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What is the Difference Between Honey and Propolis?

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  • Written By: C. K. Lanz
  • Edited By: Jacob Harkins
  • Last Modified Date: 29 November 2016
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Both honey and propolis are produced by bees for use in the hive but propolis is a kind of sealant or caulk that eliminates small gaps or open holes that measure approximately 0.2 inches (six millimeters) or less with beeswax used to fill larger openings. Bees collect resinous sap from trees or other sources and mix it with wax to make propolis, which is typically dark brown and tacky but can harden in cold temperatures.

In contrast to propolis, honey is a liquid bee food source made from flower nectar via regurgitation that is stored in the hive’s wax honeycombs. Honey is commonly consumed by humans and is sweet. Both byproducts are known to have antibiotic properties and serve various medicinal purposes.

Although it was initially assumed that bees made and used propolis to protect the hive from exposure to rain and cold, it is now known that the sealant serves a series of purposes. Propolis can make a hive more sound and stable as a structure, prevent excess vibration within it, reduce the number of entrances thus making it easier to secure the colony, and prevent bacterial and fungal growth. In addition, bees use propolis to safely seal away any waste products, dead insects or small animals that cannot be removed via the hive entrances. Bees produce honey to be consumed as food when the weather is cold and other food sources become scarce.

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Honey and propolis are often used and marketed as traditional or alternative medicines, but the former is believed to have antibiotic, anti-inflammatory and antiseptic properties. The composition and properties of honey and propolis depend on the geographic location of the hive, the species of bee, and the types of trees and flowers from which the bees collect the resin and nectar. Honey is often consumed in liquid form while propolis can be taken in liquid form when a few drops are added to a glass of water or other beverage, as a chewing gum, lozenge, cream, tincture or solid piece that can be dissolved in the mouth. Individuals who are allergic to bees should not consume honey and propolis without speaking to a medical professional beforehand.

Practitioners of alternative or natural medicine may prescribe honey and propolis for a variety of reasons. Honey, when dissolved in tea or warm water, is considered by many to be an effective remedy for sore throat and cough. Propolis is believed to be an effective treatment for skin burns and inflammation and has shown potential as an inhibitor of tumor growth. Some studies have demonstrated that propolis can be effective against certain herpes viruses, parasitic infections, canker sores, colds, stomach ulcers and rheumatic diseases.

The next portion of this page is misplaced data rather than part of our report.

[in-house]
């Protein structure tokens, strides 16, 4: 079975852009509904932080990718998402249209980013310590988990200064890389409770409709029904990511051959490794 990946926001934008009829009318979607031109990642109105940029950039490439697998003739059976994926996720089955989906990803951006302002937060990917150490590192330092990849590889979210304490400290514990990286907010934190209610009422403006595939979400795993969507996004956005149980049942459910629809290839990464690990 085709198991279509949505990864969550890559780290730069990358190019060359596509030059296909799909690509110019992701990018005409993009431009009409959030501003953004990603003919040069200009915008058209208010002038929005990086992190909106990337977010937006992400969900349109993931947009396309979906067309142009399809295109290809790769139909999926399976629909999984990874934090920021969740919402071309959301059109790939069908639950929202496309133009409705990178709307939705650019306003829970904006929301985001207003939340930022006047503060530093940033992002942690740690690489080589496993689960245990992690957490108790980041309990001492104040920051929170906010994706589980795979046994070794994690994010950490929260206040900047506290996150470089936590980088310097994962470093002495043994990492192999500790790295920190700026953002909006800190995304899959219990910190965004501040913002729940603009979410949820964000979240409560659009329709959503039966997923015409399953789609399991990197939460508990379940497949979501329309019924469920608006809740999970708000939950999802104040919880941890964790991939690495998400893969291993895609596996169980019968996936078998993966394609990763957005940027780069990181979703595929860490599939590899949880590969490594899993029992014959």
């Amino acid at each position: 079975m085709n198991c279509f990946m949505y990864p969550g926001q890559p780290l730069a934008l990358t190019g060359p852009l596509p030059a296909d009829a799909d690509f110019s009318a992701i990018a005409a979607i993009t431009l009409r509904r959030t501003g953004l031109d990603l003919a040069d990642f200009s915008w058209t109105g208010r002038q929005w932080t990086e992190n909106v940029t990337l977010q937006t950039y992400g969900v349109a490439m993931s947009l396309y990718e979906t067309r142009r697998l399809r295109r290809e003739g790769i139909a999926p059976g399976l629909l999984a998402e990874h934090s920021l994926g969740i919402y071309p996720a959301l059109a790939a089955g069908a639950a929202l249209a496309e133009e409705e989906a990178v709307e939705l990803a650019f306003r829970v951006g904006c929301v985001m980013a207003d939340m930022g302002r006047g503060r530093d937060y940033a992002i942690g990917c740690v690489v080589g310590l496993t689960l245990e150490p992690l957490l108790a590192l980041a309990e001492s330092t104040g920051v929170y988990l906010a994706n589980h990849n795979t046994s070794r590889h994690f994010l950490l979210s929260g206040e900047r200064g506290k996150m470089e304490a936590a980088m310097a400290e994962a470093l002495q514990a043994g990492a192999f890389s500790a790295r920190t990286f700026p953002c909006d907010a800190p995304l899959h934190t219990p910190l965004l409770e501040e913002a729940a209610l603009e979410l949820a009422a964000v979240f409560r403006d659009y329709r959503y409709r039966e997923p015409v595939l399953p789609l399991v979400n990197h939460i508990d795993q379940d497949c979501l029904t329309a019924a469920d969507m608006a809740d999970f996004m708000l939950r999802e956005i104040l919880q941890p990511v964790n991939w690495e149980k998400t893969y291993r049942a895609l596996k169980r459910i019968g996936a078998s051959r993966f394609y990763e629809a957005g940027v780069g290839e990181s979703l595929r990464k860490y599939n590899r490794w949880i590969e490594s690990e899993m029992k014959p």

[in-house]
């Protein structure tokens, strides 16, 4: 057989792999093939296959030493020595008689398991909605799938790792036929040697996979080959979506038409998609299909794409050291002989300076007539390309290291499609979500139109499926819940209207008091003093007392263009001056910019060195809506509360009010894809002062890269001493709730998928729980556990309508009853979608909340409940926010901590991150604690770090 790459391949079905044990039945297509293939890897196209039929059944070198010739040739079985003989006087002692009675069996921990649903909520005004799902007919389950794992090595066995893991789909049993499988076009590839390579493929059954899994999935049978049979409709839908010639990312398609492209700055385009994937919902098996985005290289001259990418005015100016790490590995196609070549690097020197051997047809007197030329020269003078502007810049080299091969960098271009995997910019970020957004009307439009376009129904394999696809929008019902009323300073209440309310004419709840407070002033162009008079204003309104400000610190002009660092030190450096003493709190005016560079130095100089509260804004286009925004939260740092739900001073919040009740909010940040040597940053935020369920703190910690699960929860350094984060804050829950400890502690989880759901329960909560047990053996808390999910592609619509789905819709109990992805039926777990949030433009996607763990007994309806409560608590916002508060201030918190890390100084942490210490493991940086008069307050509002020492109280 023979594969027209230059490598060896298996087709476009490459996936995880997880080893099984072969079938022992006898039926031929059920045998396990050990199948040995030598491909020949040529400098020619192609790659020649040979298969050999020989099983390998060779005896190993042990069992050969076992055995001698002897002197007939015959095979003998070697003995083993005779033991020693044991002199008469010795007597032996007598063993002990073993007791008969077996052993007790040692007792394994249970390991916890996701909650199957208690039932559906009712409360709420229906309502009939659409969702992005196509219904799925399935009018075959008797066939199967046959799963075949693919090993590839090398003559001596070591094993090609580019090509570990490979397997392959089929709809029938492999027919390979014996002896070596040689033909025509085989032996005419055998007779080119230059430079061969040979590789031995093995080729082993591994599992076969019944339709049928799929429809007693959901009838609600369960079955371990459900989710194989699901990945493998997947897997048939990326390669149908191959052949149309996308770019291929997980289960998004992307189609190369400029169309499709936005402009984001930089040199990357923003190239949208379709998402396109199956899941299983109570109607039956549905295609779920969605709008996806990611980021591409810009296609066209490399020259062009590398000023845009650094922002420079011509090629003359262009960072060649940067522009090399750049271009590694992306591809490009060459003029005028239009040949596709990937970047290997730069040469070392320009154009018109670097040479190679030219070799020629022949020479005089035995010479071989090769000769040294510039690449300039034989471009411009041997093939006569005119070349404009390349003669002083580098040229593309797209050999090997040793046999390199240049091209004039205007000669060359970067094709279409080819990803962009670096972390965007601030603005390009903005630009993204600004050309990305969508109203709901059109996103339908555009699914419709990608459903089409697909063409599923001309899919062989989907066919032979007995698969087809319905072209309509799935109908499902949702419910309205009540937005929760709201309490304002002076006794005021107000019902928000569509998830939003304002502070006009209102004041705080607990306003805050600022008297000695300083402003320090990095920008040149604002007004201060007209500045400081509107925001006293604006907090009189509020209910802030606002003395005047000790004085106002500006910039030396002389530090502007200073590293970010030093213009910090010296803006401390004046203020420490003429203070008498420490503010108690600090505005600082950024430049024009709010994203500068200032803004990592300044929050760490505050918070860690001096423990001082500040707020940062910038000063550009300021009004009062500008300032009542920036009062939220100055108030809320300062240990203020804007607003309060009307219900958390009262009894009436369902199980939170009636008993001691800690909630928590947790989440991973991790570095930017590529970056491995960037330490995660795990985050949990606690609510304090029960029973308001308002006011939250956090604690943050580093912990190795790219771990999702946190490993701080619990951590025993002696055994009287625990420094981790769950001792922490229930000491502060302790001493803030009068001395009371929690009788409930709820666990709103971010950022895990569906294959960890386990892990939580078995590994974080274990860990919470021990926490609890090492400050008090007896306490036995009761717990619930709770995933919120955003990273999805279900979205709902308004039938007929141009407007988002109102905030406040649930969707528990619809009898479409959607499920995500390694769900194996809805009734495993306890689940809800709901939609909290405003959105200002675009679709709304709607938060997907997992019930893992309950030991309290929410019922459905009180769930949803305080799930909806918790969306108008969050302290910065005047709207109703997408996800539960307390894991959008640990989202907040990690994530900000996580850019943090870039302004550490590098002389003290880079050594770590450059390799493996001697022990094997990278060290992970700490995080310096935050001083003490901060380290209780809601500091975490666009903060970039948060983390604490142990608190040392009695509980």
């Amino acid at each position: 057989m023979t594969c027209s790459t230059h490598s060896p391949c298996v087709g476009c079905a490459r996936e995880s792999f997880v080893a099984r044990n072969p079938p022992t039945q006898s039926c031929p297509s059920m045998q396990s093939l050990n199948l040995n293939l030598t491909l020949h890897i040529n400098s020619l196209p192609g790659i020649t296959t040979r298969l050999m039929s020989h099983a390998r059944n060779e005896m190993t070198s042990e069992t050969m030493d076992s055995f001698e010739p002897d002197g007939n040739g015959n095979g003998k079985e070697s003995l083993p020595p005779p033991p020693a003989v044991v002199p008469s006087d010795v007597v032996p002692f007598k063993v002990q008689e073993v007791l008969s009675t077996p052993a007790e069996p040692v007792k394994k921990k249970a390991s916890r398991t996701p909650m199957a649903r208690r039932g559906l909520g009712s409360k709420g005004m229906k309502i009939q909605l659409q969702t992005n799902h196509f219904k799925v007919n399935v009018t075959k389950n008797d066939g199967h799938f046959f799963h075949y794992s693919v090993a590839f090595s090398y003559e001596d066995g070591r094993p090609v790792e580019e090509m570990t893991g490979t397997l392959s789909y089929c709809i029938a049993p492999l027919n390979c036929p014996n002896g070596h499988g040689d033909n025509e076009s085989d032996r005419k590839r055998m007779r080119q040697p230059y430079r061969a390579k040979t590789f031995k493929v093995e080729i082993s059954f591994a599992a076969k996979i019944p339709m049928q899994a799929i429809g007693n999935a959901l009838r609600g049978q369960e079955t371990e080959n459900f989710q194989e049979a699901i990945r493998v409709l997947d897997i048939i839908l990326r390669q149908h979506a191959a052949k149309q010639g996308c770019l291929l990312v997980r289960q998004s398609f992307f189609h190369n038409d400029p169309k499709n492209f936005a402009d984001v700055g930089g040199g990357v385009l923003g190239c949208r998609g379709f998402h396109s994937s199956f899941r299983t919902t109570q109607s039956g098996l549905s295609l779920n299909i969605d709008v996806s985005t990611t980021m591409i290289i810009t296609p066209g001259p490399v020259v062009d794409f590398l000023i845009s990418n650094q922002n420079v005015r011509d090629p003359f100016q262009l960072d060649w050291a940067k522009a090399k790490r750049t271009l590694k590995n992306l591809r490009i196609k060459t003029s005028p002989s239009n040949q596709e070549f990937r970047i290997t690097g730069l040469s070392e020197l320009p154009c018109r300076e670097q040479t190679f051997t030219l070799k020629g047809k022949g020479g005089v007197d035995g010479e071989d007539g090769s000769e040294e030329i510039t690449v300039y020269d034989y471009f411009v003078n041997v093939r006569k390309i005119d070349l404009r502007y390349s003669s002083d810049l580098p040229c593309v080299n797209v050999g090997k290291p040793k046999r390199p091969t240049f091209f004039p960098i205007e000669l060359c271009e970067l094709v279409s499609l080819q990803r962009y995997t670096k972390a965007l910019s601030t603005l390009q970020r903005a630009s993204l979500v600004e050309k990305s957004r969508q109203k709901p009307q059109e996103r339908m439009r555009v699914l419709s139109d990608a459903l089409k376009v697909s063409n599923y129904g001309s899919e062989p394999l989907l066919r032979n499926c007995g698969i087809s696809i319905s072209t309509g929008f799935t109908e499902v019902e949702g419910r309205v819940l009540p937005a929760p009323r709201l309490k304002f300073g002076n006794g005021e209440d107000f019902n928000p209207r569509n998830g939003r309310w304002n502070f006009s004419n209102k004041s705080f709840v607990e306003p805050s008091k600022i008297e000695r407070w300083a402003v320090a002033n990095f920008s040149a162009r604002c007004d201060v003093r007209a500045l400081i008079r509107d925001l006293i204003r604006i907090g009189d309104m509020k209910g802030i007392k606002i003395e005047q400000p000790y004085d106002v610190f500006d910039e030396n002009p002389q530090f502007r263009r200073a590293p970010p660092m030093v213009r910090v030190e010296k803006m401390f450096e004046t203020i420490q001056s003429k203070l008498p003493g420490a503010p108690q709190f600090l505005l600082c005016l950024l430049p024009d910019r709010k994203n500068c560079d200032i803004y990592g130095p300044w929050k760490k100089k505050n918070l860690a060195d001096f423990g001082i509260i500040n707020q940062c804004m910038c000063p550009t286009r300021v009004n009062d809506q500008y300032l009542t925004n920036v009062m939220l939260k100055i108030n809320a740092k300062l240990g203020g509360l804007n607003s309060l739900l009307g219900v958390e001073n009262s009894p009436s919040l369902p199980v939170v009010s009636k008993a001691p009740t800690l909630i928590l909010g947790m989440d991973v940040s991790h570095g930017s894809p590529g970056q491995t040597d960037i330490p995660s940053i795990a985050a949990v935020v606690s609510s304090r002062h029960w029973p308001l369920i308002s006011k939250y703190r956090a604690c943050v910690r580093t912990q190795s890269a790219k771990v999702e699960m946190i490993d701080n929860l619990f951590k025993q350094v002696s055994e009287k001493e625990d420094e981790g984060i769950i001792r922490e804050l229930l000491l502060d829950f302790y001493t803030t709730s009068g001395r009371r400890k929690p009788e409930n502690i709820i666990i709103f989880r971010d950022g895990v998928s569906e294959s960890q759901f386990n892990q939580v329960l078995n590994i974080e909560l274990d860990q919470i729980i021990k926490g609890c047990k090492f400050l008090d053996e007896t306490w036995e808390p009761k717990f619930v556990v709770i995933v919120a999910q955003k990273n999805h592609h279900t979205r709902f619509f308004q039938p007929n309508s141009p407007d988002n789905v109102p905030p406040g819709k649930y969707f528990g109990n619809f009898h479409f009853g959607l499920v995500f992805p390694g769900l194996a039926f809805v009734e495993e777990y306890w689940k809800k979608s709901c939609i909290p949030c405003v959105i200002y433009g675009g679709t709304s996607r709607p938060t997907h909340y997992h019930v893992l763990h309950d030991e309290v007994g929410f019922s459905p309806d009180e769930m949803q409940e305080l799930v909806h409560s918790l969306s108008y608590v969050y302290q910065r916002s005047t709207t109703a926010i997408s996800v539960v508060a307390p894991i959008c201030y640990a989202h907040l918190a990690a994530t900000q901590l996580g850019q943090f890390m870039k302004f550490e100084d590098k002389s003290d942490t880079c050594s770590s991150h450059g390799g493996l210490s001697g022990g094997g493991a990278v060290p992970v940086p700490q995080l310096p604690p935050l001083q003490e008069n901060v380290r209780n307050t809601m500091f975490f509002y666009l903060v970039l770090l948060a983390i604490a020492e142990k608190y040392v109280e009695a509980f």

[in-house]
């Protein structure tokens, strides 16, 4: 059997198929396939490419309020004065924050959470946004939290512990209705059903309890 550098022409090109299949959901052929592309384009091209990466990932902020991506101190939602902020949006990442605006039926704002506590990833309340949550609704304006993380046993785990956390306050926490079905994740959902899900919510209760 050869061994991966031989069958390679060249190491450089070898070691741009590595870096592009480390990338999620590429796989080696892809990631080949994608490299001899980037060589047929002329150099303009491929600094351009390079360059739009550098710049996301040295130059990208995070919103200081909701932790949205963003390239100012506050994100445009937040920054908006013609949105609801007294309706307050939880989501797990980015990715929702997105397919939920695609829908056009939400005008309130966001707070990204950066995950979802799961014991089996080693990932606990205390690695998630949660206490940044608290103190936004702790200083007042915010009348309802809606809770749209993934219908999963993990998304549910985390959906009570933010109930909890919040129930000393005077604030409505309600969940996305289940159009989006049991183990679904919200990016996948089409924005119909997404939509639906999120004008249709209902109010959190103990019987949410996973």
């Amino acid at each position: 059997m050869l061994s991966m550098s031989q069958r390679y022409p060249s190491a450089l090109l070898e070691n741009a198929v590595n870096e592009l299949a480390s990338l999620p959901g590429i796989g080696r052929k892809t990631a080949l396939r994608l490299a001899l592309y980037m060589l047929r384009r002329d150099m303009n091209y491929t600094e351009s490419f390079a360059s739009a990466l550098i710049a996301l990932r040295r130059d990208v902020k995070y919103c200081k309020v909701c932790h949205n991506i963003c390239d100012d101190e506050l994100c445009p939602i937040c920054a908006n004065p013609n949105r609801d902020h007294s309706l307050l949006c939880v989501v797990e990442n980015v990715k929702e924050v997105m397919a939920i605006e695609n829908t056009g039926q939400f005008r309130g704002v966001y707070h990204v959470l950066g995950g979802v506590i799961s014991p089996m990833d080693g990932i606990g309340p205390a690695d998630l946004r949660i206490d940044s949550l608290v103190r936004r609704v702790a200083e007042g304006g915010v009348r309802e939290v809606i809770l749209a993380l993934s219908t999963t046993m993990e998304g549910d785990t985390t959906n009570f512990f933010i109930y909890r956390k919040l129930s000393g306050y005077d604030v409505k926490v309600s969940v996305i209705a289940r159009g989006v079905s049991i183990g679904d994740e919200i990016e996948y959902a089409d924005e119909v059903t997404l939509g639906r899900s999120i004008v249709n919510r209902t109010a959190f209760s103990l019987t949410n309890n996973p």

Propolis has been of great interest to those in the dental industry due to some studies that suggest that it can inhibit some oral diseases and infections and reduce plaque and dental pain when used as a mouthwash. In general, the scientific evidence regarding the effectiveness of propolis is considered to be unclear by many mainstream medical professionals.

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burcidi
Post 3

@fBoyle-- I don't know about bee pollen, but propolis certainly has antiviral, antibacterial, antifungal properties. I'm taking a propolis supplement for this reason, to help prevent illnesses and to strengthen my immune system.

This is also why many propolis products are sold with honey. When I finish my propolis capsules, I'm going to buy organic propolis in raw honey. I think I will get more benefits that way. Plus, I love honey.

fBoyle
Post 2

I thought that bee pollen and propolis also have antibacterial, antifungal and antiviral properties, just like honey. Am I wrong?

discographer
Post 1

Honey and propolis are different bee products but they are both necessary for the survival of bees. Propolis isn't just "glue" for the hive, it also protects bees from certain viruses that can affect and kill bees. Honey isn't just a food source for bees, it is also used to protect and nurture the young until they are ready to come out of the comb which serves as a womb for them.

I'm not vegan but the more I think about it, the more I feel that we are harming bees by taking away their homes, honey and propolis. These bee products have many benefits for humans but they should be taken in moderation so as to not harm bees or prevent their survival.

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